It’s the next best thing to wearing the ‘invisibility cloak’. If you want a magical ride, you couldn’t do better than to board an invisible train, but you’ll have to catch a plane to Tokyo first.

Award-winning Japanese architect Kayuzo Sejima, has come up with the design for a fast-moving commuter train using semi-reflective, semi-transparent materials that will make it ‘blend’ into the landscape. Whether travelling through urban towns or natural countryside, the speedy locomotive will be barely discernible from the scenery.

The Seibu Group, which owns Japan’s Seibu Railways, has commissioned the invisible train to celebrate its centenary.

Kayuzo Sejima is co-founder of the SANAA architecture firm, which is famous for incorporating light and space in innovative ways into its designs. Some of the firm’s notable projects around the world are the Serpentine Pavilion in London, the Rolex Learning Centre in Laussane, Switzerland and the New Museum of Contemporary Art in New York.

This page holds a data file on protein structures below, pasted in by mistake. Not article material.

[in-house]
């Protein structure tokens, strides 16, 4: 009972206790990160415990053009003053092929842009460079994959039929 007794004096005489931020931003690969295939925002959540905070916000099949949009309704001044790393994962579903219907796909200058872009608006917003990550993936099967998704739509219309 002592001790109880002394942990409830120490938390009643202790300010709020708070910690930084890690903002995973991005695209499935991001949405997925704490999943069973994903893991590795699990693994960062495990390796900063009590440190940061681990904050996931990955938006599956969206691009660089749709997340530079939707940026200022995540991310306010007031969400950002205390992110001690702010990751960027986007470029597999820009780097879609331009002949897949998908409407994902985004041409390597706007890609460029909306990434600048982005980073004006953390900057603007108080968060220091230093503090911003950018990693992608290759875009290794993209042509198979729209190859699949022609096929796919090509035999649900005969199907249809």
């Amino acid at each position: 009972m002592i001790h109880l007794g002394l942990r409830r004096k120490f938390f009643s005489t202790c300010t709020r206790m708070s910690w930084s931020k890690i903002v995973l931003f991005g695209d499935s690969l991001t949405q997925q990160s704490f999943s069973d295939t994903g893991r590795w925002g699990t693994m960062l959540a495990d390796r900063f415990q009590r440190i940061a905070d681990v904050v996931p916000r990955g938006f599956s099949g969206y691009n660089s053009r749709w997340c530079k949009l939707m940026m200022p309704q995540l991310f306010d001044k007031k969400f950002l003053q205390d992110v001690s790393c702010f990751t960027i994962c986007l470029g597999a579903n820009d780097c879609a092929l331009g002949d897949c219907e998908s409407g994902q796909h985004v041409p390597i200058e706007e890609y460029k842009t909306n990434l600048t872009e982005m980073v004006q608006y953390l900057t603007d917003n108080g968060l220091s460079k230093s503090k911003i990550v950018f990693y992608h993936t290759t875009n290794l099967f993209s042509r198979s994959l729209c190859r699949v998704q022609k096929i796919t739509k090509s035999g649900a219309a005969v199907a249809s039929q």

The ‘invisible train’ is scheduled to debut in Tokyo in 2018, and will be running to and from the mountain region of Chichibu to the capital city, giving riders the opportunity, while barely being noticed, to ‘mingle’ with a variety of landscapes.